It’s that time of the year again! Halloween is here. From the US, to the UK, Ireland and Canada, people around the world are celebrating this spooky season or a variation of it. 

Many will be dressing up, decorating, watching scary movies, carving pumpkins, and — perhaps most importantly — eating all the sweets from trick or treat. 

But, as October wraps up and November begins, Halloween can also mean being left with a whole lot of rubbish to clear up. So, to make sure your Halloween isn’t having a truly terrifying impact on the environment, here are some top tips to bear in mind.


According to research from environmental charity Hub Bub, 15.8 million pumpkins will go to waste this Halloween in the UK — that’s enough for 95 million meals.

Across the pond in the US, an estimated 1.5 billion pounds of pumpkins are grown each year, but only a fifth of them are used for food — leaving a vast majority of pumpkins used for decoration during Halloween uneaten and bound for the landfill, according to the US Department of Energy

While a once-a-year event might not sound like the biggest deal, it’s indicative of a much wider problem when it comes to food waste around the world. 

In fact, globally, a third of all food being produced for human consumption is wasted.

According to Science Line, the pumpkins that get thrown away and end up in landfills decompose and produce methane, which is notoriously bad for the climate. Over a 20-year period, methane is 80 times more potent than carbon dioxide when it comes to warming the planet. 

So, back to pumpkins. 

Eat It

One of the easiest (and most delicious) ways to cut down on pumpkins going to waste is to eat them. Pumpkin flesh can be used in anything from pies to muffins to soups, risotto to lasagne, curry, chili, and even puddings. And don’t forget the seeds, which can be roasted  to make a nutritious snack.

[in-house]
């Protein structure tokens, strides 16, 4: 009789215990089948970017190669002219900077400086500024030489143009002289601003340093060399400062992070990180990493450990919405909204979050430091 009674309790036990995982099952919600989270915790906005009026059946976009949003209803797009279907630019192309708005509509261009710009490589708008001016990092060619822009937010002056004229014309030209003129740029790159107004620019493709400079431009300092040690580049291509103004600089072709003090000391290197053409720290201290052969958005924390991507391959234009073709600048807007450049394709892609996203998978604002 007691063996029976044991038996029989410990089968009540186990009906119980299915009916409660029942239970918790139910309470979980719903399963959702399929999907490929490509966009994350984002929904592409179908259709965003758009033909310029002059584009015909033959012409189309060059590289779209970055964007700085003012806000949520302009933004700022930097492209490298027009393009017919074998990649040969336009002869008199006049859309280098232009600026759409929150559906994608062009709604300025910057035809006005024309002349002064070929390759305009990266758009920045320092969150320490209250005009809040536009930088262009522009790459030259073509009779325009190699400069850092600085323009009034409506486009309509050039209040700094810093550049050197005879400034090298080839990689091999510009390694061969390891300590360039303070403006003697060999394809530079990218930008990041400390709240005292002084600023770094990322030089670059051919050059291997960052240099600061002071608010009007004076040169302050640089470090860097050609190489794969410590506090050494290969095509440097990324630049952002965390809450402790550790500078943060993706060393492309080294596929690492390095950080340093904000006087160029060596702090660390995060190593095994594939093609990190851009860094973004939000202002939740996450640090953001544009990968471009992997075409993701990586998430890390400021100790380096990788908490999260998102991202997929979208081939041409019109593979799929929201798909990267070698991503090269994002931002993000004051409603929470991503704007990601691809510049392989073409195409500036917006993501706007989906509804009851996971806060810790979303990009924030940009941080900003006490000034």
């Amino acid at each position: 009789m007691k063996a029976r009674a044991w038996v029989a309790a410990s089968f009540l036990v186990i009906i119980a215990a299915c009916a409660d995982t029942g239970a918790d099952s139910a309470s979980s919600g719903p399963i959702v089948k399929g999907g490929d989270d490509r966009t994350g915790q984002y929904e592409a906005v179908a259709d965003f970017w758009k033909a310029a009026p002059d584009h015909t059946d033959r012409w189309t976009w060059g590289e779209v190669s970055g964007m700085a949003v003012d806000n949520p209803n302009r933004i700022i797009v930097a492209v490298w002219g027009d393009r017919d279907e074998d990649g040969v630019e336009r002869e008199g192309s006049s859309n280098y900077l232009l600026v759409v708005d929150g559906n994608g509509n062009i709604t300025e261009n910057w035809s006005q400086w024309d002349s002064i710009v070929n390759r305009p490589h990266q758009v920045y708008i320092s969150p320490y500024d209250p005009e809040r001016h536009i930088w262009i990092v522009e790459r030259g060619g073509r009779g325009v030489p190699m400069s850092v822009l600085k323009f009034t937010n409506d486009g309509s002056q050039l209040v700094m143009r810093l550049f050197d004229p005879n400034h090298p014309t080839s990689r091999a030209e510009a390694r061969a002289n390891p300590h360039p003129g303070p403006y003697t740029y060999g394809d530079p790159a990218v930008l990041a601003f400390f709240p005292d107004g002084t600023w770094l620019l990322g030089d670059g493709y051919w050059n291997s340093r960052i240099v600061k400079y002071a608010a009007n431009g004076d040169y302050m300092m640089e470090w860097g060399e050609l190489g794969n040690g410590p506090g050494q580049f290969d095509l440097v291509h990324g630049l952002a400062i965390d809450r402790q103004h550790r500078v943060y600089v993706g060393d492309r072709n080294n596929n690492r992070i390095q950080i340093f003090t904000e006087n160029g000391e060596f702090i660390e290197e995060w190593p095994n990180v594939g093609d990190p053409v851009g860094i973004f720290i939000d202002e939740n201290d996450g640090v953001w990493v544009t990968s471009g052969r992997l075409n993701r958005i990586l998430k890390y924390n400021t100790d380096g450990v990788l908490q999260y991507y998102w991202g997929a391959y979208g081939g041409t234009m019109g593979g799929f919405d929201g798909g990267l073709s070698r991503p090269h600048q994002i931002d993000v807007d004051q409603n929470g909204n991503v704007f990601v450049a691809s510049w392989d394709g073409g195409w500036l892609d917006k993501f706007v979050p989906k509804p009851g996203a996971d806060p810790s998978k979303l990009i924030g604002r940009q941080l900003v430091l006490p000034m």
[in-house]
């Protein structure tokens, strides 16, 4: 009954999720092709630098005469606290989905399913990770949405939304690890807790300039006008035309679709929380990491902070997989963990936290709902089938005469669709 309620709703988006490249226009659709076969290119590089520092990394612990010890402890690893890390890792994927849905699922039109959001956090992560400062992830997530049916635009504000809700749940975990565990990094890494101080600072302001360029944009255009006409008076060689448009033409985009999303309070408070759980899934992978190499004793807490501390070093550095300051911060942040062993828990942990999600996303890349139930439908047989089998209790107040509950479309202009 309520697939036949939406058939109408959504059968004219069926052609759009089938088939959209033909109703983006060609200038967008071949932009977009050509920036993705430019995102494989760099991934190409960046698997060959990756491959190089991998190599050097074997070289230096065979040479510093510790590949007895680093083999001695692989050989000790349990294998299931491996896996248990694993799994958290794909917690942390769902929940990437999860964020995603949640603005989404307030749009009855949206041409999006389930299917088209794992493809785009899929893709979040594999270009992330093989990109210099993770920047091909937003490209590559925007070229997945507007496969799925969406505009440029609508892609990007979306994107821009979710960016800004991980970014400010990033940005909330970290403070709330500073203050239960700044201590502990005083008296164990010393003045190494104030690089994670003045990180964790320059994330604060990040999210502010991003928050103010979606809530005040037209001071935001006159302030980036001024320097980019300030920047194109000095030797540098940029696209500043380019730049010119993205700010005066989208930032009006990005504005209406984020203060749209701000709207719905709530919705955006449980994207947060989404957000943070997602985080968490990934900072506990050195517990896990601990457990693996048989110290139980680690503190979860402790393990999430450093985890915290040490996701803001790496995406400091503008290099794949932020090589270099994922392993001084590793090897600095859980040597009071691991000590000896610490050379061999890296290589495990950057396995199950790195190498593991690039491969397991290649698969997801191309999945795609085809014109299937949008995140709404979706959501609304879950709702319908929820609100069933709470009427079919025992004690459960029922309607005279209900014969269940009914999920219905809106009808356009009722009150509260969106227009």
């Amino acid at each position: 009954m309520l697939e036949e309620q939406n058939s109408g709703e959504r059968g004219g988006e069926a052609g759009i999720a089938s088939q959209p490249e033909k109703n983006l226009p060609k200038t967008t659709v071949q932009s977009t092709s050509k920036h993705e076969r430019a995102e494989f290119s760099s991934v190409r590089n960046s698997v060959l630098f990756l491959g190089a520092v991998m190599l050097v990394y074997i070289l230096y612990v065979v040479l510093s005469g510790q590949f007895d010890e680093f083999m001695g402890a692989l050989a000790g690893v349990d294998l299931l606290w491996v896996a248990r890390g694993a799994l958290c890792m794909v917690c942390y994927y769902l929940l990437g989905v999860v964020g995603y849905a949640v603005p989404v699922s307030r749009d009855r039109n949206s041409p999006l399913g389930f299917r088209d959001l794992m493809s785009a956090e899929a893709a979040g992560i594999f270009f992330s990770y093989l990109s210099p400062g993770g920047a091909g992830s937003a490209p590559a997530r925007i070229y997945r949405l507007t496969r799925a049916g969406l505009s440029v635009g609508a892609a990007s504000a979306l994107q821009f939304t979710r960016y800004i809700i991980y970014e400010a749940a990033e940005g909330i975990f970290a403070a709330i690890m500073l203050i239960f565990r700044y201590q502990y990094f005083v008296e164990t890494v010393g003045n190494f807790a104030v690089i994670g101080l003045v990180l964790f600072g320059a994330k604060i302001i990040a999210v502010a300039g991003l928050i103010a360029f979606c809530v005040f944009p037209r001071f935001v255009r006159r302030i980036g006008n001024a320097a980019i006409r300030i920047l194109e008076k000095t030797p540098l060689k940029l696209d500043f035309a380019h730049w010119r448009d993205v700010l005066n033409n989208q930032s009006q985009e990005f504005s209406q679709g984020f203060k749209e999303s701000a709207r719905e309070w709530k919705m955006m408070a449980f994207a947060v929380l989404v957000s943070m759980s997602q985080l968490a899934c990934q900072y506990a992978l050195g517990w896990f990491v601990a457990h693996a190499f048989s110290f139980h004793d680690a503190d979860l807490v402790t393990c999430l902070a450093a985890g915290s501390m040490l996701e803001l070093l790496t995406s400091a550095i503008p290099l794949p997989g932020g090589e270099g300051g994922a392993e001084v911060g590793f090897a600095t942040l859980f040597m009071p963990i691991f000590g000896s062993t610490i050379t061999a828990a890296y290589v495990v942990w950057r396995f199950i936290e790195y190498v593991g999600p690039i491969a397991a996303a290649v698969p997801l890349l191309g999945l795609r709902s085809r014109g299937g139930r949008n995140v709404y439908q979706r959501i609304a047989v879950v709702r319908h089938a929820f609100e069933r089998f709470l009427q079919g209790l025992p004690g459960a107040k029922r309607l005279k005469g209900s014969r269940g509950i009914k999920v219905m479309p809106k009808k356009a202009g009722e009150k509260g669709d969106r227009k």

Don’t Paint It

If you’re choosing between carving and painting, opt for carving as it means your pumpkin can be composted rather than having to go in the bin. 

Alternatively you can use edible paints, pens, or icing to decorate your pumpkin, meaning you can still eat it after your Halloween festivities. 

Compost It

It doesn’t get any more seasonal than going out and smashing a pumpkin — ideally in your own garden or a garden of someone you know — and burying it to return the nutrients to the Earth. 

As with most food and garden waste, pumpkins make good compost. And, if you need more encouragement, composting at home for a year can reportedly help counteract the global warming gases produced by your kettle in 12 months, or the emissions caused by your washing machine in three months. 

Feed It to Chickens 

Slightly more niche, but if you or your neighbors happen to keep chickens, they apparently love pumpkin. The vegetable is also loaded with great nutrients for them, according to Countryside Daily

Chickens can eat the stringy parts, the seeds, and the side-scrapings. Plus, the seeds have lots of vitamin E. 

Alternatively you can donate your unused pumpkins that haven't been carved or decorated to your local zoo, pumpkins are packed high in vitamins, potassium, protein and fiber, they'll provide a tasty extra treat for the animals, according to the BBC.

However, if your pumpkin is at all moldy or rotten, cut out the bad parts and compost them instead. 

Homemade Decorations

Shop-bought decorations can often be made up of single-use plastics which, when thrown away, can be damaging to the environment.

Why not get creative and make spiderwebs out of paper you have around the house, or use old bed sheets to make a hanging ghost decoration, or you can turn your pumpkins into a “mummy pumpkin” with the help of some toilet paper and two buttons for eyes. Let your imagination run wild with your DIY Halloween decor creations, and sites like Pinterest are great for inspiration.